Demographic data released by the city on Sunday reinforced concerns that the vaccine rollout effort has not done enough to reach the city’s communities of color ― Black and Latino New Yorkers in particular.
New York City released vaccination demographic data on Sunday, reinforcing concerns that the vaccine rollout effort has not done enough to reach the city’s communities of color ― Black and Latino New Yorkers in particular. The data also reveal that vaccination disparities by race are even more stark among non-NYC residents who’ve gotten vaccinated in the city, who account for more than a quarter of those inoculated here so far and are largely white.
Throughout the pandemic, Black and Latino New Yorkers have faced disproportionate levels of illness, death, and economic strife, and the newly released city data bolsters worries that vaccination sites in communities of color (such as the one at Washington Heights Armory) are not yet doing enough to serve them.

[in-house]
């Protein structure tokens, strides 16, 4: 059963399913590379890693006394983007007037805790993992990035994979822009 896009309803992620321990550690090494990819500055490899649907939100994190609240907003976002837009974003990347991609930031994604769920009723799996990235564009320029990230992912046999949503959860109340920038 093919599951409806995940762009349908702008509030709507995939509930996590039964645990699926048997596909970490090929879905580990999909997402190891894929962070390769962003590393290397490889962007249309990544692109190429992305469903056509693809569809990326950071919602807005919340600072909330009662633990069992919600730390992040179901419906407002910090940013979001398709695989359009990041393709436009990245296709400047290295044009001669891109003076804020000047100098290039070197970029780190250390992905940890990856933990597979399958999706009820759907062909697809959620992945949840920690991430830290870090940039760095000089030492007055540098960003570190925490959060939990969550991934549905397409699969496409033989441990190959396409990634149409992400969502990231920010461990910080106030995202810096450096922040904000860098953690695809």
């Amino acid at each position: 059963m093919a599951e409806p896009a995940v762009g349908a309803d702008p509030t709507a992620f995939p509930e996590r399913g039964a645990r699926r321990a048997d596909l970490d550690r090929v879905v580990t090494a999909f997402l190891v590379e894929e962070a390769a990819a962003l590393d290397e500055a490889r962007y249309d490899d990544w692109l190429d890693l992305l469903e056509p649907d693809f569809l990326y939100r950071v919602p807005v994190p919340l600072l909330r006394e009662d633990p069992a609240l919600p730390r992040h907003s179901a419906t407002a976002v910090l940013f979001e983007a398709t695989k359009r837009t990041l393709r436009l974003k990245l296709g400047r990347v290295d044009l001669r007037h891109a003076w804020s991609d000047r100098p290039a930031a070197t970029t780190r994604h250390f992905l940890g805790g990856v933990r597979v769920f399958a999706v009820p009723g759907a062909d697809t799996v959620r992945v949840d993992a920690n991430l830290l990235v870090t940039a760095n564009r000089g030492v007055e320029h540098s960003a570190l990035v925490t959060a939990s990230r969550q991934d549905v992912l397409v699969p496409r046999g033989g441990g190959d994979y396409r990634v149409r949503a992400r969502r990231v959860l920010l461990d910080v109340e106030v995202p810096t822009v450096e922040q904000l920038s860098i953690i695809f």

The city’s data show that 48 percent of people who live in and were vaccinated in New York City so far were white, 15 percent were Asian, 15 percent were Latino and 11 percent were Black. Of those who reside outside the city but got vaccinated here ― accounting for 28 percent of all adults who’ve received both doses ― 59 percent were white, 12 percent were Asian, 10 percent were Latino and 6 percent were Black.
The disparities in the data drew condemnation from some local leaders. City Council member Mark Levine, who chairs the Council’s Health Committee, wrote on Twitter that the stats reveal a “picture of profound inequality.”
“We need dramatic action NOW to fix this,” he said.